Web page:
Turkmen – Afghan – Pakistan Pipe Dreams / Turkmenistan’s Export Dilemma

In a recent analysis, John Daly illuminated the enormous challenges surrounding the long-discussed Turkmen-Afghan – Pakistan pipeline scheme through which those nations could gain access to the Caspian’s vast hydrocarbon reserves, particularly the greatest undeveloped prize in the Caspian: Turkmenistan’s immense natural gas reserves, estimated to be at 29 tcf, the fifth-largest of the world’s recoverable reserves.However, while both producers and markets would greatly wish for the project to succeed, not to mention the U.S. government’s desire to develop transit routes that avoid Russia or Iran, current geopolitical realities and mounting violence in both Afghanistan and Pakistan, deem otherwise. As the article notes, Turkmenistan’s export options are limited:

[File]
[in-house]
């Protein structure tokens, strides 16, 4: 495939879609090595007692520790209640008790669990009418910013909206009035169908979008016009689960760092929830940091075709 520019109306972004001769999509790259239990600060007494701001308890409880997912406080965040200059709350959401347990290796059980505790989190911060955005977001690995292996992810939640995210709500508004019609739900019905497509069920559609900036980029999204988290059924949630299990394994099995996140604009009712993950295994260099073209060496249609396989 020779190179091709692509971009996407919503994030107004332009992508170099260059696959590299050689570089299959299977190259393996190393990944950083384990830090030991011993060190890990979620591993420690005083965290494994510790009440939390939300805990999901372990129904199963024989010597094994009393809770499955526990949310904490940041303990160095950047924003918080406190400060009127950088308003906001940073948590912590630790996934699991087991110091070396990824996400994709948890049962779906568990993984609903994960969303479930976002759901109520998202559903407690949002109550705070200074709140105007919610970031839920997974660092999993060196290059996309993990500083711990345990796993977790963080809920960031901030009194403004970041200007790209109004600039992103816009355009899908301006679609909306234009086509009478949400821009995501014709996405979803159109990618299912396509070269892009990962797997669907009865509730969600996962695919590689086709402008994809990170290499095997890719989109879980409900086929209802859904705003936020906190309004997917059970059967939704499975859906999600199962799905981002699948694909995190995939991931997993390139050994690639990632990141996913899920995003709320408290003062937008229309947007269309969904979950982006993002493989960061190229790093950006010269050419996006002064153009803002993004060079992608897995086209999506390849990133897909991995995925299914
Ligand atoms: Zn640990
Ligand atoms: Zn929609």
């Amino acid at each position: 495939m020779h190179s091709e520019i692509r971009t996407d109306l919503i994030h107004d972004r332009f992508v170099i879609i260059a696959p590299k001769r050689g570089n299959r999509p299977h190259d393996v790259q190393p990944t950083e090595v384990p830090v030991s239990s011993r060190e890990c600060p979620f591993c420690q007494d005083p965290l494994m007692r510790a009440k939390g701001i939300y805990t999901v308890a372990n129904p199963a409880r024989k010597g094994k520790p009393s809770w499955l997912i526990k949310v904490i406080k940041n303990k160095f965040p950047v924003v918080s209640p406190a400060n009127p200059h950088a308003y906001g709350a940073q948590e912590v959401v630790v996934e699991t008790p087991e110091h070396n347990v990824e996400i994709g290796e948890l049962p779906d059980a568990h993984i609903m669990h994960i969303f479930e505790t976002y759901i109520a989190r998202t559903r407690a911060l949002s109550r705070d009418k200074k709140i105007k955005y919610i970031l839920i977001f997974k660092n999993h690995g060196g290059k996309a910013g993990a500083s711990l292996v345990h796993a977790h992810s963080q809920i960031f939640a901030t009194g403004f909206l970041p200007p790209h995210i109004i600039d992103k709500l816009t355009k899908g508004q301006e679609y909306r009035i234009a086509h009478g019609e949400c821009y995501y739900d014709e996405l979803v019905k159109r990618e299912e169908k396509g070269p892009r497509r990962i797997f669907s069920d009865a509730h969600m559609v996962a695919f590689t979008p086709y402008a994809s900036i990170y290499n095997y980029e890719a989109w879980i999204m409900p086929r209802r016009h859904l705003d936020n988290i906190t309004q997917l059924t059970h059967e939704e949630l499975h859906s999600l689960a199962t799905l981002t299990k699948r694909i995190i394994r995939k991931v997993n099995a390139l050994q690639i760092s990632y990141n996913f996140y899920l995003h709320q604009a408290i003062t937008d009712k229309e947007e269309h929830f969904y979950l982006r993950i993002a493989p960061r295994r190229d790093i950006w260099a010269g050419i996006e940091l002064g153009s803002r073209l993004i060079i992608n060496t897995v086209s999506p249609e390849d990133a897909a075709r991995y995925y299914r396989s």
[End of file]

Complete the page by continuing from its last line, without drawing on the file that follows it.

“…a trans-Caspian westward pipeline linking up to Azeri facilities is unlikely as long as status talks on the final division of the Caspian’s offshore waters among Azerbaijan, Iran, Kazakhstan, Russia and Turkmenistan remain deadlocked. Moving Turkmen natural gas via liquefied natural gas shipments is also a non-starter, as Turkmenistan does not have the finances to build liquefaction facilities, ports or tankers, and even if it did, the Caspian’s sole egress to the world’s oceans is via the Volga-Don Canal, and it seems most unlikely Russia would agree to the untrammeled traffic of tankers bearing away Turkmen LNG. Accordingly, pipelines remain Turkmenistan’s sole option for the foreseeable future…”

This entry was posted on Saturday, October 20th, 2007 at 3:44 pm and is filed under Afghanistan, Azerbaijan, Iran, Kazakhstan, Pakistan, Russia.  You can follow any responses to this entry through the RSS 2.0 feed.  Both comments and pings are currently closed. 

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